Thursday, 21 December 2017

DICE's Battlefield: Bad Company is now available on EA Access

DICE's much-loved first-person shooter Battlefield: Bad Company has been added to the line-up of EA's Xbox-exclusive EA Access subscription service.

Battlefield: Bad Company first released on Xbox 360 and PS3 all the way back in 2008. It was a notable departure from DICE's usual multiplayer Battlefield offerings, placing a heavy focus on solo play, albeit with the same vehicular and large scale warfare of its parent series.

Its centrepiece was a sprawling, enormously enjoyable single-player campaign that followed the exploits of four military rogues. While Call of Duty and other military shooters of the time doubled down on stern-faced seriousness, Bad Company's crew injected the game's outlandish, massively destructible shooting action with warmth and humour.

Read more…


500+ games discounted in PlayStation Store’s massive January Sale

PlayStation Store’s biggest sale of the year is back, and it’s bigger than ever! The January Sale has hundreds of incredible offers available spanning PS4, PS3 and PS Vita until 19th January 2018*.

If it’s blockbuster’s you’re looking for, we have the likes of Star Wars Battlefront II, Assassin’s Creed Origins, Need for Speed Payback, Fortnite, Persona 5 and many more on offer**.

When it comes to add-on and Season Pass content, you can grab a bargain on Battlefield 1 Premium Pass, Wolfenstein II: The Freedom Chronicles Season Pass, The Witcher 3: Wild Hunt Expansion Pass, Diablo III: Rise of the Necromancer, Tekken 7 – Season Pass** and more!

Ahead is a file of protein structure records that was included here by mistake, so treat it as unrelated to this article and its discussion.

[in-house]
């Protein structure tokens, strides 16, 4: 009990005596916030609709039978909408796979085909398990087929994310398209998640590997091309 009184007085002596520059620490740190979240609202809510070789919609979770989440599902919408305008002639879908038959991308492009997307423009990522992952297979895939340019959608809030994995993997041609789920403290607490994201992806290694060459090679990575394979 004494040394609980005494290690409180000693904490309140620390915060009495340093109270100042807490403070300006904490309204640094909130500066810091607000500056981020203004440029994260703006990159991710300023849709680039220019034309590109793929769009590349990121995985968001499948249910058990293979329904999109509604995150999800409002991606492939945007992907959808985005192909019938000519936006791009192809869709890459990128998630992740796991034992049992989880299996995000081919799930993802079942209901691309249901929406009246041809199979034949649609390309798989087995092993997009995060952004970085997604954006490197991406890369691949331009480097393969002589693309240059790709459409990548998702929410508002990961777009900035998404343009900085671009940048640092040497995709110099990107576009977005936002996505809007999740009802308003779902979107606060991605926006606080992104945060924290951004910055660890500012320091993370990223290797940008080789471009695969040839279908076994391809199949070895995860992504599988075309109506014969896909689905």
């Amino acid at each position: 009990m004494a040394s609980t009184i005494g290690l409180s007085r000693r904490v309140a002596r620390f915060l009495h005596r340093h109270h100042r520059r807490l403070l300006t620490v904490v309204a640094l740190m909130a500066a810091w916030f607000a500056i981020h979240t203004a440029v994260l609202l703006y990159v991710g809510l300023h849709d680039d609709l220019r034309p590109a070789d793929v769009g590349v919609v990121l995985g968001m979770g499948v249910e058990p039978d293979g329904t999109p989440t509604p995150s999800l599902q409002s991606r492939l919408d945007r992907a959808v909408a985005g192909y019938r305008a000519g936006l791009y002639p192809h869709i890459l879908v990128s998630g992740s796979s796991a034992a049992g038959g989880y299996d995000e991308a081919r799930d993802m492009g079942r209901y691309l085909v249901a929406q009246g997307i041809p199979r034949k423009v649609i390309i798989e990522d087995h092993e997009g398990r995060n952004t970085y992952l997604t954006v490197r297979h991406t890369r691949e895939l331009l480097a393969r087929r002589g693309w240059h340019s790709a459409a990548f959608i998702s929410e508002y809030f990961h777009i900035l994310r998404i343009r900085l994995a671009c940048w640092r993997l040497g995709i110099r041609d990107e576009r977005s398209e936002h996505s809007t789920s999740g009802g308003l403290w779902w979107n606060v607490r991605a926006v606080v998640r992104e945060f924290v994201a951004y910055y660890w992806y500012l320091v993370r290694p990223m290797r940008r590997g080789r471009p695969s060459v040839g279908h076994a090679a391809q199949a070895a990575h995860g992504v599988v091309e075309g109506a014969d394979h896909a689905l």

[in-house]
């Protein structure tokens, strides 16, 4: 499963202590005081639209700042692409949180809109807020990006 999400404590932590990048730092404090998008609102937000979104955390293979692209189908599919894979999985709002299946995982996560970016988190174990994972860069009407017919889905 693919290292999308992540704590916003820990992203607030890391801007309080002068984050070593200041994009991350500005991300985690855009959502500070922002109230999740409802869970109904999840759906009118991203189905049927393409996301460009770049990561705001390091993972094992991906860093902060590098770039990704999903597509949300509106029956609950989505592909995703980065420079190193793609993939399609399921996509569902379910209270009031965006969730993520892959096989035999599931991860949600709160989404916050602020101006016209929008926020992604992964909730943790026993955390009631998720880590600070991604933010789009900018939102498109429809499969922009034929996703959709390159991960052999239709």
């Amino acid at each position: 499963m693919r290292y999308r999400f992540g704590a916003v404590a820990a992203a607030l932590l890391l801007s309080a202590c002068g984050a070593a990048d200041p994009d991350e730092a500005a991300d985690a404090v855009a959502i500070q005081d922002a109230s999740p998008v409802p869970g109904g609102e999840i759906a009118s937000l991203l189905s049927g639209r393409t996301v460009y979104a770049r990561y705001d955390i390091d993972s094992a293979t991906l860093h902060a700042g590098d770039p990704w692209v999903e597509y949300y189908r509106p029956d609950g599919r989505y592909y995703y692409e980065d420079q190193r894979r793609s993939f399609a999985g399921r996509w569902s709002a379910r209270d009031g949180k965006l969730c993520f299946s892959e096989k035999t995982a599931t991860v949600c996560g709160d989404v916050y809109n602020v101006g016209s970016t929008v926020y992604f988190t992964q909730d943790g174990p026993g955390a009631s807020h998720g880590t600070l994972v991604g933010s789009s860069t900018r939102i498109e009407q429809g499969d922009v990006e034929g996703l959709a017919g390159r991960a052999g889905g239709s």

Got yourself a PlayStation VR headset? Save on top VR titles such as Superhot VR, The Elder Scrolls V: Skyrim VR, Monster of the Deep: Final Fantasy XV, Arizona Sunshine. Resident Evil 7 Biohazard and more in the January Sale**.

We also have a host of digital titles available on offer for you to get stuck in to. Whether it’s Undertale, Grim Fandango Remastered, Firewatch, Euro Fishing or Mega Man Legacy Collection 2 there is a new adventure for everyone**!

There’s a lot on offer in the PlayStation Store January Sale… so much so we’re going to show you a selection of titles in each category, but you can head to the January Sale page on PlayStation Store to see the hundreds of offers available!

In fact, the sale is so big, we’ve also partnered with the Slow Mo Guys over on YouTube to give you access to the first episode of their new “Super Slow Show”.

*Promotional end dates vary per product. Please see individual product pages on PlayStation Store for details
**Please note, some titles may not be available in your region

PS4 Games


VR Content

Digital titles

The post 500+ games discounted in PlayStation Store’s massive January Sale appeared first on PlayStation.Blog.Europe.

from PlayStation.Blog.Europe

RPG Reload Glossary: HD Towns are Hard, or JRPGs in the New Millennium